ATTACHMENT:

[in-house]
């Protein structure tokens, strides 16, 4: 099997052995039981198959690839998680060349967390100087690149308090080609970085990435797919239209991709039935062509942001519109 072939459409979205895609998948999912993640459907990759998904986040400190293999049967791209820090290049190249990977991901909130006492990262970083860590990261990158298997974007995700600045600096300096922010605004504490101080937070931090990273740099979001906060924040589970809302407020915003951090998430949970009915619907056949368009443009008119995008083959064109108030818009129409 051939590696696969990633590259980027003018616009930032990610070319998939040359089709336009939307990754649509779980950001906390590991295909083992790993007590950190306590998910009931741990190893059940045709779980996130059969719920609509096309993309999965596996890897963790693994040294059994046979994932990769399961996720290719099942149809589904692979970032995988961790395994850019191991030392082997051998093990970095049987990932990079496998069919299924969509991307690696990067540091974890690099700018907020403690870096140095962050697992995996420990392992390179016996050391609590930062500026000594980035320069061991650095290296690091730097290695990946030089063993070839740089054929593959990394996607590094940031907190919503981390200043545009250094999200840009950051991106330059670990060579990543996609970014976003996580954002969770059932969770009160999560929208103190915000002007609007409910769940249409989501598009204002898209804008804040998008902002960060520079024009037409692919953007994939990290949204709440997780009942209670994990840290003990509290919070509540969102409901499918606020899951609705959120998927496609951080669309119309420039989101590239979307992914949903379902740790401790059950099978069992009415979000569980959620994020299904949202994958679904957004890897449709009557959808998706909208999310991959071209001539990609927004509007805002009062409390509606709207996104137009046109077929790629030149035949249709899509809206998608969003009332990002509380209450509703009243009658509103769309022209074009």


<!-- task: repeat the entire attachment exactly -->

[in-house]
């Protein structure tokens, strides 16, 4: 099997052995039981198959690839998680060349967390100087690149308090080609970085990435797919239209991709039935062509942001519109 072939459409979205895609998948999912993640459907990759998904986040400190293999049967791209820090290049190249990977991901909130006492990262970083860590990261990158298997974007995700600045600096300096922010605004504490101080937070931090990273740099979001906060924040589970809302407020915003951090998430949970009915619907056949368009443009008119995008083959064109108030818009129409 051939590696696969990633590259980027003018616009930032990610070319998939040359089709336009939307990754649509779980950001906390590991295909083992790993007590950190306590998910009931741990190893059940045709779980996130059969719920609509096309993309999965596996890897963790693994040294059994046979994932990769399961996720290719099942149809589904692979970032995988961790395994850019191991030392082997051998093990970095049987990932990079496998069919299924969509991307690696990067540091974890690099700018907020403690870096140095962050697992995996420990392992390179016996050391609590930062500026000594980035320069061991650095290296690091730097290695990946030089063993070839740089054929593959990394996607590094940031907190919503981390200043545009250094999200840009950051991106330059670990060579990543996609970014976003996580954002969770059932969770009160999560929208103190915000002007609007409910769940249409989501598009204002898209804008804040998008902002960060520079024009037409692919953007994939990290949204709440997780009942209670994990840290003990509290919070509540969102409901499918606020899951609705959120998927496609951080669309119309420039989101590239979307992914949903379902740790401790059950099978069992009415979000569980959620994020299904949202994958679904957004890897449709009557959808998706909208999310991959071209001539990609927004509007805002009062409390509606709207996104137009046109077929790629030149035949249709899509809206998608969003009332990002509380209450509703009243009658509103769309022209074009």